Au Pair with Broken Ankle: Battling the Au Pair Agency AND the Insurance Company

by cv harquail on January 22, 2016

A Host Mom needs advice on how to advocate for an Au Pair who needs surgery. 

We are a host family to our second au pair midway through her first year. Our current Au Pair is impressively independent and strong. She’s had a run of bad luck since arriving in the US culminating in her breaking an ankle three weeks ago on some ice on the sidewalk near our house.


We did not realize her ankle was broken until last week, when she saw an orthopedic specialist who advised she have surgery as soon as possible. The Au Pair’s ankle is broken in two places and will not heal on its own.

Based on the doctors advice we scheduled the surgery but have been languishing waiting for the travel insurance company to give prior authorization to pay whatever share they intend to pay towards her surgery.

I have seen several questions on this blog about what happens in the aftermath of an accident that injures an au pair, but our case has an added dimension that we are at odds with the Au Pair Agency.

Our Aupair wants to have the surgery here and is very fearful of what might happen if she is sent back to her home country, where the quality of care is very questionable.  

Her particular policy has a cap on outpatient surgeries in the USA. The insurance company has the ability to send them to their home country for treatment.   Apparently extended waits for care such as this are the norm and she needs to have the surgery quickly so as not to jeopardize the quality of her recovery. I think this is a legitimate concern.

Throughout this process we have been supportive of her desire to try to have the surgery here and have agreed to make other childcare arrangements with family while she recovers in our home and collects a stipend. As a Host Family, we’re able to cope with her surgery and recovery.

I have been thoroughly disappointed in the agency’s response. They have offered little to no advice to either her or us.  I am thoroughly disgusted with the agency’s continuing attempts to talk us into agreeing to send her back to her home country which is clearly not in her best interests.

My perception is that the agency is trying to get us to agree that it’s just easier for everybody if she goes home.  And, no one can give an explanation of what will happen with her surgery who will perform it etc. if it takes place in her home country.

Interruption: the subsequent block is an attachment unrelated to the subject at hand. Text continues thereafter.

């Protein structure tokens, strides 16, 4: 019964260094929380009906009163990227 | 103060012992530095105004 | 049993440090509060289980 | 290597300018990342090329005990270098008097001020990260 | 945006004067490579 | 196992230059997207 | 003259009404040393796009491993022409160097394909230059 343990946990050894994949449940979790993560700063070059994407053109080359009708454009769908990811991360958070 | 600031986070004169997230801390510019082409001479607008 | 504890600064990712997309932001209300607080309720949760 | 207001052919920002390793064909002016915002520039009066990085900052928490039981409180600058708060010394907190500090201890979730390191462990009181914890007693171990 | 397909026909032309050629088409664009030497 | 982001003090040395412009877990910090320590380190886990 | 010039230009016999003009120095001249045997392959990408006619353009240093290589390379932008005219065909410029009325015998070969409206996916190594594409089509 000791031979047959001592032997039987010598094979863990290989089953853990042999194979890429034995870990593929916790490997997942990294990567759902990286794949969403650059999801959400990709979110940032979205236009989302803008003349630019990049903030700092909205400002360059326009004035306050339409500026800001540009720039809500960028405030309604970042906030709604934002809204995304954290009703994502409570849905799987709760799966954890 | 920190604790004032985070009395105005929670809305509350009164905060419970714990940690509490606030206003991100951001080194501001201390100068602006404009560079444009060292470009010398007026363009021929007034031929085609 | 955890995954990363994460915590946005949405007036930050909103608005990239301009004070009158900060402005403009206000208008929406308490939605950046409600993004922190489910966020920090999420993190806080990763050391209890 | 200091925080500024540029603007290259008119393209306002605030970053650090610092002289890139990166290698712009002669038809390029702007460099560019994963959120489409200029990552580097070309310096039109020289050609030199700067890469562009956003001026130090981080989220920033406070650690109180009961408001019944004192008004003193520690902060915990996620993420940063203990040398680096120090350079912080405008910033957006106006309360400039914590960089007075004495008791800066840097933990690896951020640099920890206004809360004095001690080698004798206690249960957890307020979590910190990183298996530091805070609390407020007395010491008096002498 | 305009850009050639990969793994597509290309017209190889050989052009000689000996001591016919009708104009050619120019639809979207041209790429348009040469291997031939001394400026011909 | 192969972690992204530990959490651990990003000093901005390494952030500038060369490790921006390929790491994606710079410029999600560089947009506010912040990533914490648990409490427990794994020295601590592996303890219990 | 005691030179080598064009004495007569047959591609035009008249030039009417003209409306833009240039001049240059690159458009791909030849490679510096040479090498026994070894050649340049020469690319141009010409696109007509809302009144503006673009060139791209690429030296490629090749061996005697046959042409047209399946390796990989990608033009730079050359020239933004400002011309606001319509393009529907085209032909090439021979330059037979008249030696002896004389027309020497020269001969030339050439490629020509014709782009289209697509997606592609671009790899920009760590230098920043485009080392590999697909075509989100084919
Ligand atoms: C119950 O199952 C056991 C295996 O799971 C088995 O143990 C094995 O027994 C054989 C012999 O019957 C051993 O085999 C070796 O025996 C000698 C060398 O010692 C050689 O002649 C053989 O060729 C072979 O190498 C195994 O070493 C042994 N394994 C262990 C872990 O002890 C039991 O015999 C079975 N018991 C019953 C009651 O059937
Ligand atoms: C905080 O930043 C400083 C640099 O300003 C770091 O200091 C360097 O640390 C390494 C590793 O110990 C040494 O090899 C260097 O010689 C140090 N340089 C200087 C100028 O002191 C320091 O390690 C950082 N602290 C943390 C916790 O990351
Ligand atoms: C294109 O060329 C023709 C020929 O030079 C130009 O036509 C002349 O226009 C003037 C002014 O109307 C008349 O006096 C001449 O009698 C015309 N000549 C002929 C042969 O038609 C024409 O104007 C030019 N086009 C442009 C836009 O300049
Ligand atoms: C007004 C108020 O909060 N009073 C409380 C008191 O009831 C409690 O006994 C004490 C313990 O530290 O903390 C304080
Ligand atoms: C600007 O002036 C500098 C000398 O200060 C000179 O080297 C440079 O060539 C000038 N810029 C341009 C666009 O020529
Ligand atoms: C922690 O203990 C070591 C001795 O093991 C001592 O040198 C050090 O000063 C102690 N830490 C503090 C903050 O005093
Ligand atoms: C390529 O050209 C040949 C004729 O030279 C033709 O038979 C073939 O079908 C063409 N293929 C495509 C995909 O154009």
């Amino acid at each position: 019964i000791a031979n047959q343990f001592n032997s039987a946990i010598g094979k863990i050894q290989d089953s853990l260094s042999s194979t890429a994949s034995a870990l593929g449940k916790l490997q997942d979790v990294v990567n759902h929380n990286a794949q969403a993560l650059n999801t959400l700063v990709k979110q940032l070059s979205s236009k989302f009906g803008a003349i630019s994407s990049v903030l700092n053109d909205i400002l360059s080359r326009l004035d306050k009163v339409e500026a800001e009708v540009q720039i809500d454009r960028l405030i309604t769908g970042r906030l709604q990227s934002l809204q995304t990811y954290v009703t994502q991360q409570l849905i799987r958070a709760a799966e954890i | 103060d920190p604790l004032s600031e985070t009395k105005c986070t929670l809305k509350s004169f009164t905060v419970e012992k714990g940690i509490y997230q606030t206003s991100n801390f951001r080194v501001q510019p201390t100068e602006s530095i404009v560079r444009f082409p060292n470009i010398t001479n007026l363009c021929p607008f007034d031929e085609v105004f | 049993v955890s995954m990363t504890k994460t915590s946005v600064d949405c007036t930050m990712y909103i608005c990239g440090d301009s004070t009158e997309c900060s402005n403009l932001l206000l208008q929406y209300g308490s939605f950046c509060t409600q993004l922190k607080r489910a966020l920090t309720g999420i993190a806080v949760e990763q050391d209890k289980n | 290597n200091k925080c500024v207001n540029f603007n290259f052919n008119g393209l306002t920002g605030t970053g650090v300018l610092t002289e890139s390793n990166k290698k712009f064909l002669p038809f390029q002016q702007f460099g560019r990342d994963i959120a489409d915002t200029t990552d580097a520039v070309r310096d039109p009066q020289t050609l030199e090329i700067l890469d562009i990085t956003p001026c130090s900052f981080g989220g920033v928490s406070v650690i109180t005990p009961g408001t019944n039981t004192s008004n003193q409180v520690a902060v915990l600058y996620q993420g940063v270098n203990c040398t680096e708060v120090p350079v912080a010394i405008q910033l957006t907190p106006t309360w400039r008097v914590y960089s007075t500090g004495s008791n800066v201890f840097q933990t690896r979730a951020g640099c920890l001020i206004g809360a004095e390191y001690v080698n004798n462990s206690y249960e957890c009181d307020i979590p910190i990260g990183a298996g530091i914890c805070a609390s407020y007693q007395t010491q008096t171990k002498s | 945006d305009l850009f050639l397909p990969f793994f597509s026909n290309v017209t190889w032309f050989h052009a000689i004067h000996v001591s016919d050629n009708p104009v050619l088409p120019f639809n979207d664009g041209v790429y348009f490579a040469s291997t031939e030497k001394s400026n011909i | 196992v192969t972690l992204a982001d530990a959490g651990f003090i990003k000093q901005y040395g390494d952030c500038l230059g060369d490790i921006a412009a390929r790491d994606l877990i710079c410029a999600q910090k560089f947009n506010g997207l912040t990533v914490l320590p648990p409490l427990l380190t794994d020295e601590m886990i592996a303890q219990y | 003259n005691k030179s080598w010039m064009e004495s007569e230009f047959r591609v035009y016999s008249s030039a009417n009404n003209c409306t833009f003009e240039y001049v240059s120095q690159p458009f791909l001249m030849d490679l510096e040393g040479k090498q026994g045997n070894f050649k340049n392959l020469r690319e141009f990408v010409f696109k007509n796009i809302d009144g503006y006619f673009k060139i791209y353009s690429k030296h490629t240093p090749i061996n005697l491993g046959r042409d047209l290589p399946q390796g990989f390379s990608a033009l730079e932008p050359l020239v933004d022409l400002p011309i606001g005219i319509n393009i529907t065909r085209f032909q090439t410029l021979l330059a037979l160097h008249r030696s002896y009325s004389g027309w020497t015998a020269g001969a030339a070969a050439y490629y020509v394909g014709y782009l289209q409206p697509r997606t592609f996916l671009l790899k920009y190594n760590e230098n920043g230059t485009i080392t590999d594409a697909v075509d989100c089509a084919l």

Worse — the Agency has made it clear that if she goes home for treatment she will be very unlikely able to return according to visa regulations, and they are obviously not going to do anything to assist.

This is setting up to a show down where she may have to decide to go ahead with the surgery and we try to help her do battle with the insurance company in the aftermath.

It is also setting up to a showdown with the Agency. The Agency called the insurance company and told them she wanted to have the surgery performed in her home country — despite my having told them numerous times verbally and in writing that she wanted to have the surgery here.

I sincerely believe that the Agency is trying to subvert our efforts to get this taken care of here. The Agency stated host families are rarely supportive of injured au pairs and it is generally a “better option” for everyone to just send them home. (The Agency has gone so far as to say she might be depressed if she has to recover here, surgery for her might be better in her home country, it will be much better for us financially etc.).

I have basically given up on the agency giving any consideration to us as a host family.  I’m focusing on trying to do the right thing for our Aupair’s health in the absence of anybody else looking out for her interests.

Does anyone have experience with what can be done in this situation vis-à-vis the agency or the insurance company?

I am frankly very upset at the thought of “putting out to pasture” an Aupair with a relatively minor injury that has the potential to escalate into something major without proper care. The Agency’s very callous response in my opinion it is just maddening and wrong. Any advice is greatly appreciated.

Thanks you,  Concerned Host Mom


Image: Tough Kitten by Traveling Mermaid on Flickr


Returning HM January 22, 2016 at 9:26 am

We had a very similar situation three years ago. Our AP tore his ACL and was not able to walk or drive. He needed surgery. AP and we were agreed that we wanted him to stay and have surgery here. At first, the insurance company agreed that this would work. But every time we called, we got a different story from the insurance company about what they would and would not cover, so I asked the agency (CCAP) to step in and help. When they did, the insurance company changed their tune, and now they would not pay for surgery here but only if AP went home. We then started the issue of him needing to return within a month or his visa would expire. I asked CCAP to help us get the pre-authorizations from the insurance company, so that once AP went home, he could have surgery immediately and come back (our orthopedist here – who is top notch and does these surgeries on many professional athletes – said it would be 10 days until AP could walk and drive), but CCAP actually started advocating that AP should just go home. By the time CCAP was done running interference with eveyrone, there was no choice but for AP to end his year early. We were heart-broken – he was a true rockstar – and he was too, having to end his year being pushed in a wheelchair onto the plane home. At least they sent him home first class so that he didn’t have to bend his leg!

Anyway, long story short, I don’t know that there is anything you can do if the companies have agreed together that your AP should go home. We literally tried everything and didn’t manage it (and I swear it was a fulltime job for me to spend so much time on the phone for a couple of weeks!), so if you can find a way, I will be in awe of your persuasive skills.